Rite Aid Recalls Antifreeze-Laced Smoke Machine Fuel

Jennifer reports, “Spoke to someone in [Rite Aid] corporate today- while they still insist the product is safe (no msds, though), they did say that due to “customer concern” (later rephrased as “all your calls”) they are recalling the product!”

Looks like the first official Consumerist.com recall was a success.

PREVIOUSLY: Rite Aid Selling Smoke Machine Fuel Containing Antifreeze


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  1. Uriel says:

    yes, there is a best.

  2. Asvetic says:

    … and it will be rebranded with a Nazi skull logo.

  3. consumerist11211 says:

    that rules!

  4. bambino says:

    fuck the fuck yes

  5. rmz says:

    while they still insist the product is safe

    I’d like to see the CEO of Rite-Aid volunteer to sit in an enclosed room with a fog machine running this stuff for 12 hours straight. After all, there’s nothing to worry about, right?

  6. Sockatume says:

    Is ethylene glycol actually toxic when inhaled? I’m genuinely curious, I mean we all know how the toxicity of a compound varies depending on dose and how it enters the body, right?

  7. infinitysnake says:

    While I’m very happy Consumerist helped get the word out, I’d like to think my four days of phone calls, nagging, and complaints had something to do with it. :-)

  8. ChewySquirrel says:

    shit guys this could have been perfectly safe. When stuff bonds to other stuff it tends to lose its original characteristics ie. hydrogen+oxygen=water.

  9. lockdog says:

    Several equally interesting jobs ago I worked as an atmospherics effects designer for a major theme park, so I thought I could do a little digging. Excepting the nasty cracked oil hazers that are used in old school Pink Floyd Laser Shows, some cutting edge hazers that use nothing but water (insider rumor has it these were developed by the Navy for hazing battlefields at sea), and the ubiquitous dry ice fog from everyone’s high school production on Brigadoon, theatrical smoke fog and haze uses some sort of glycol combined with glycerine to make smoke. My preference was always for those produced by Le Maitre.

    This page contains all of LeMaitre’s safety studies. Of particular interest is this academic study of several different smoke products, including five different glycols. Not a single one includes ethylene glycol. I’d guess that simply by being a glycol that it will make fog or haze, but as others have posted, the MSDS for ethylene glycol specifically mentions the dangers of inhaling the vapors of ethylene glycol.

    One side note: This study, and the others like it was done because over the years there has been a lot of concern about whether theatrical fog was safe. Performers and stage hands would complain of headaches and there was always that guy who would start coughing his head off the minute the tiniest wisp of smoke rolled into the audience. For the most part, and I say this kindly, it’s all in your head. This stuff, at least when made by pretty reputable companies is incredibly safe. Before one effect we designed was approved (it may or may not have involved giant whales insured for hundreds of millions of dollars) we had our own independent lab look at this stuff; everything from could bacteria grow in the fluid supply lines to what would happen if you swallowed a jug of it, whole. Trust me, if it got approved for us to use, its safe. Say what you want about keeping giant inbred animals captive and having them jump through hoops (I’ll half agree), but the guys in charge would not risk anything that might hurt their bottom line.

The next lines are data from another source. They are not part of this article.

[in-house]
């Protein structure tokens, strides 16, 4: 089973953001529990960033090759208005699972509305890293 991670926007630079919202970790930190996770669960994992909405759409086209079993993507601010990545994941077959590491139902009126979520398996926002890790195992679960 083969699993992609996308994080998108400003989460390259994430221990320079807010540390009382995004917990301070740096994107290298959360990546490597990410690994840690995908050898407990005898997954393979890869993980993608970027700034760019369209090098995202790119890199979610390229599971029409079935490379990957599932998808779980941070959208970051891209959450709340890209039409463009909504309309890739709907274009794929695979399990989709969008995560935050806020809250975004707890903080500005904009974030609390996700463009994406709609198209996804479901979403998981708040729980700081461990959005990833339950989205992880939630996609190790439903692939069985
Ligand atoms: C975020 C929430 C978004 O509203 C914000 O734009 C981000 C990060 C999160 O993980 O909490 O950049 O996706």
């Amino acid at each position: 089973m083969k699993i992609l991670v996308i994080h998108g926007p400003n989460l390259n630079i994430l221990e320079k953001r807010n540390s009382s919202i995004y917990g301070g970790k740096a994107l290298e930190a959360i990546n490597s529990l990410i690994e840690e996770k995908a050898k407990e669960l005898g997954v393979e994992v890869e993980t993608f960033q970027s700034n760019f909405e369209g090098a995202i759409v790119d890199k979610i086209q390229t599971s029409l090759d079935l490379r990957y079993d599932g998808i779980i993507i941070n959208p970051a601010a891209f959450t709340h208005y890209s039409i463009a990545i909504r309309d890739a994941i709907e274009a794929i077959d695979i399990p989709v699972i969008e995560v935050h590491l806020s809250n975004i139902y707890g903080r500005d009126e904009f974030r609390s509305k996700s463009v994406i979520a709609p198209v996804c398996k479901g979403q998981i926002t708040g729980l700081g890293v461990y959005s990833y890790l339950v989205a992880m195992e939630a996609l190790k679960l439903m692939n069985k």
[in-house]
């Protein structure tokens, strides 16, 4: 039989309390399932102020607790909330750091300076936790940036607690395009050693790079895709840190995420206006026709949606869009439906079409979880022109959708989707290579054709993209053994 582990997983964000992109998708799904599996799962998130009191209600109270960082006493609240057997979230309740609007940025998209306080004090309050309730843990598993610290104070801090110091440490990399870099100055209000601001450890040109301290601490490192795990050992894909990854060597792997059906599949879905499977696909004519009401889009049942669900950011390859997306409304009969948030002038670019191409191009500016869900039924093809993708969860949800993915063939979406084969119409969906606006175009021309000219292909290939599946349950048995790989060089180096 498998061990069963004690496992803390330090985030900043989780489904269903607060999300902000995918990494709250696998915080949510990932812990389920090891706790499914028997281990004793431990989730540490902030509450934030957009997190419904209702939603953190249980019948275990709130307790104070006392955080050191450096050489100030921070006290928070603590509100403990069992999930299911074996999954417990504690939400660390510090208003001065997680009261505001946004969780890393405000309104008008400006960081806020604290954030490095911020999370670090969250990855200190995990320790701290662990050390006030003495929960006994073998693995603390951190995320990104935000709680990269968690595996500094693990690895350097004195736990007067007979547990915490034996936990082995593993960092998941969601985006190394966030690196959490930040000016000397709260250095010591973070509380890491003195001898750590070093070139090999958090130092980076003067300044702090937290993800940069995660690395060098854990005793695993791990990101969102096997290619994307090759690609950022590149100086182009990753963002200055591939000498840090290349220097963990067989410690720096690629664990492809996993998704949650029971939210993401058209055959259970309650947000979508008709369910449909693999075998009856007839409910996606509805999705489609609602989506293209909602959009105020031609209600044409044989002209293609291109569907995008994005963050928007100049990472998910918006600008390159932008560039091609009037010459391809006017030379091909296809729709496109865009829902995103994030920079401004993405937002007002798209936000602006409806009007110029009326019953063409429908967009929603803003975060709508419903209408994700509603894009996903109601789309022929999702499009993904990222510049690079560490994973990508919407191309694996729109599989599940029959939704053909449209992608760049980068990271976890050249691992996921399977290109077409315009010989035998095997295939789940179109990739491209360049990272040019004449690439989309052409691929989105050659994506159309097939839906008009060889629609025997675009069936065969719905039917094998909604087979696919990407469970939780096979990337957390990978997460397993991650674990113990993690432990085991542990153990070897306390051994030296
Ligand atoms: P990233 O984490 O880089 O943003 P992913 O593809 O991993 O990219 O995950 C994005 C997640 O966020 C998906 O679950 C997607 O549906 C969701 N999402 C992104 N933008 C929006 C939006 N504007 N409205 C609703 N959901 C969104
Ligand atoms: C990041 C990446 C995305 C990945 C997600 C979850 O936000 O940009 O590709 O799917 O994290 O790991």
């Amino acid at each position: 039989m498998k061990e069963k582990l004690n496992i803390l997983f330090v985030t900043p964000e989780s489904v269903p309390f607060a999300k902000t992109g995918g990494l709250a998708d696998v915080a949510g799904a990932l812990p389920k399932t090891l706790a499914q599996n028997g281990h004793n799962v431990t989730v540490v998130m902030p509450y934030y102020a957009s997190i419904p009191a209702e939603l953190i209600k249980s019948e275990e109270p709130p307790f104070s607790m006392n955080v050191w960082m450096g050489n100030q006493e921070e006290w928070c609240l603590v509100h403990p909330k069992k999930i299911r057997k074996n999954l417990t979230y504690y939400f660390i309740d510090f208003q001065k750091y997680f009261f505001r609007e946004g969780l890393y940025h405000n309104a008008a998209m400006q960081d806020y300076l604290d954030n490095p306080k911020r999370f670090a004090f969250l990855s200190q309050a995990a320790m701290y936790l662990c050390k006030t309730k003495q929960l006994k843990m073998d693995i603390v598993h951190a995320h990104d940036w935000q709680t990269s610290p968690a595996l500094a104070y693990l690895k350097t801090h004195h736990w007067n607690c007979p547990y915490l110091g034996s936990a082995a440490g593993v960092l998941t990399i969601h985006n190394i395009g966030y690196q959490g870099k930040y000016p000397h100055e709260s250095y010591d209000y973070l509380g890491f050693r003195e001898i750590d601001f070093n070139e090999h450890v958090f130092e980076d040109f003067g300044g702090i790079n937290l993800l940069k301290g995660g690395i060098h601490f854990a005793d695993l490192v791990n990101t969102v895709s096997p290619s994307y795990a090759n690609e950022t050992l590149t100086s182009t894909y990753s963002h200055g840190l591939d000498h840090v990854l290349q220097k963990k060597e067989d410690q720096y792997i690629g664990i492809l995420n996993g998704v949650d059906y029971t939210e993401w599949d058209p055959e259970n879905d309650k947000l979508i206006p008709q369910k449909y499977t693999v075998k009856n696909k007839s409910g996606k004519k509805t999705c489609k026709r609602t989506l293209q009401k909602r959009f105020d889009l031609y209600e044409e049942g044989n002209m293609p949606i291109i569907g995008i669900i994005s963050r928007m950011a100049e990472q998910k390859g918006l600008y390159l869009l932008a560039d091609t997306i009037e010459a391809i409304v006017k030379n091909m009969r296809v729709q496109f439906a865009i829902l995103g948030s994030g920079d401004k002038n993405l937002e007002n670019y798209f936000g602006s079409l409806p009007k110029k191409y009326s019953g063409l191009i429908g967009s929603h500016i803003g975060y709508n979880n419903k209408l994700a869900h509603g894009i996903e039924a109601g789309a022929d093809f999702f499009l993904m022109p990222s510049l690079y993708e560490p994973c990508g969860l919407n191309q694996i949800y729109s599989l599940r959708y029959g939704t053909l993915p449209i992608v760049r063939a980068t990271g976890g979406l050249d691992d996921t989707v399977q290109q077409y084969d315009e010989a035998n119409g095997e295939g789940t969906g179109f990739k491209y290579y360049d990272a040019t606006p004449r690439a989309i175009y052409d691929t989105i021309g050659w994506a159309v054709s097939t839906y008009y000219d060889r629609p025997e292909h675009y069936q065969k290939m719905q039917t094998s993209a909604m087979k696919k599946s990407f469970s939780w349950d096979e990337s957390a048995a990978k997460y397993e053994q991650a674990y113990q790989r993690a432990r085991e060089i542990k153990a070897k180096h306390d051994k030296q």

10. Good job on the recall! This blog is the nightmare of corporate America. Kicking ass and taking names in the boardroom.

  11. Geee recalling death in vapor form? It’s about a week too late. Who do they have watching their back anyway!?

  12. The next Consumerist recall you should explore are these Oven Mitts from Linens ‘N Things. My dad bought one and I was using it for the first time to take a pizza out of the oven and literally within 1 second was treated to a rather alarming burning sensation on my thumb! Luckily I dropped the pan before any of my skin melted off (mmm… floor pizza) but I was baffled how quickly I got burned through an oven mitt. Isn’t this why they invented these things?

    Upon further investigation, I found that the thumb part of the mitt was manufactured without any insulation, leaving only a thin layer of rubber between your thumb and a 400 degree baking pan.

    We went back to the Linens ‘N Things to exchange the mitt, thinking it was an isolated error, only to find that nearly the whole rack of the same gloves had the same defect! We found only 3 of the about 40 mitts on sale to have insulated padding in the thumb. So, we exchanged our thumb-burning mitt for one with thumb insulation, and it works like a charm!

    So, it seems as though all the mitts should have the thumb insulation, but do not.

  13. King of the Wild Frontier says:

    @Sockatume: Yes.

    For the win, indeed! (Although now I’ll have to find another source for corpses for Halloween decoration, dagnabbit. Wonder if I can get diacetyl in bulk?)